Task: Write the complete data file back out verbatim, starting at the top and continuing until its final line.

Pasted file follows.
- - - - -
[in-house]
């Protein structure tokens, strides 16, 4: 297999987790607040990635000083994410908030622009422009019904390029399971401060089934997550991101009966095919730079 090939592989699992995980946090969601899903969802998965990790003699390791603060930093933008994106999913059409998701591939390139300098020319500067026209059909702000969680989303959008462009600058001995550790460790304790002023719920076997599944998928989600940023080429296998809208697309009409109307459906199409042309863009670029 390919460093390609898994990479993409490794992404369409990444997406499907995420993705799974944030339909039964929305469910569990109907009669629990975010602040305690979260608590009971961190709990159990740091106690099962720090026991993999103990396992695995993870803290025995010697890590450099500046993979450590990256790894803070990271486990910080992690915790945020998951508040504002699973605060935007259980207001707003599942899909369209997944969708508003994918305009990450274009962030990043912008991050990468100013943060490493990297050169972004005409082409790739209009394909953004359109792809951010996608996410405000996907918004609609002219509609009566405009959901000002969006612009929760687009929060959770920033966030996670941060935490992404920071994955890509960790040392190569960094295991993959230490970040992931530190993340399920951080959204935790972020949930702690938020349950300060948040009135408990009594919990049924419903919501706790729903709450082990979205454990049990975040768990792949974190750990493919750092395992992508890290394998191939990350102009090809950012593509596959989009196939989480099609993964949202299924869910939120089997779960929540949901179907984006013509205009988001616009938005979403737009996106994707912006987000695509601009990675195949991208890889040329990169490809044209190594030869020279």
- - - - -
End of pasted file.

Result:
[in-house]
């Protein structure tokens, strides 16, 4: 297999987790607040990635000083994410908030622009422009019904390029399971401060089934997550991101009966095919730079 090939592989699992995980946090969601899903969802998965990790003699390791603060930093933008994106999913059409998701591939390139300098020319500067026209059909702000969680989303959008462009600058001995550790460790304790002023719920076997599944998928989600940023080429296998809208697309009409109307459906199409042309863009670029 390919460093390609898994990479993409490794992404369409990444997406499907995420993705799974944030339909039964929305469910569990109907009669629990975010602040305690979260608590009971961190709990159990740091106690099962720090026991993999103990396992695995993870803290025995010697890590450099500046993979450590990256790894803070990271486990910080992690915790945020998951508040504002699973605060935007259980207001707003599942899909369209997944969708508003994918305009990450274009962030990043912008991050990468100013943060490493990297050169972004005409082409790739209009394909953004359109792809951010996608996410405000996907918004609609002219509609009566405009959901000002969006612009929760687009929060959770920033966030996670941060935490992404920071994955890509960790040392190569960094295991993959230490970040992931530190993340399920951080959204935790972020949930702690938020349950300060948040009135408990009594919990049924419903919501706790729903709450082990979205454990049990975040768990792949974190750990493919750092395992992508890290394998191939990350102009090809950012593509596959989009196939989480099609993964949202299924869910939120089997779960929540949901179907984006013509205009988001616009938005979403737009996106994707912006987000695509601009990675195949991208890889040329990169490809044209190594030869020279």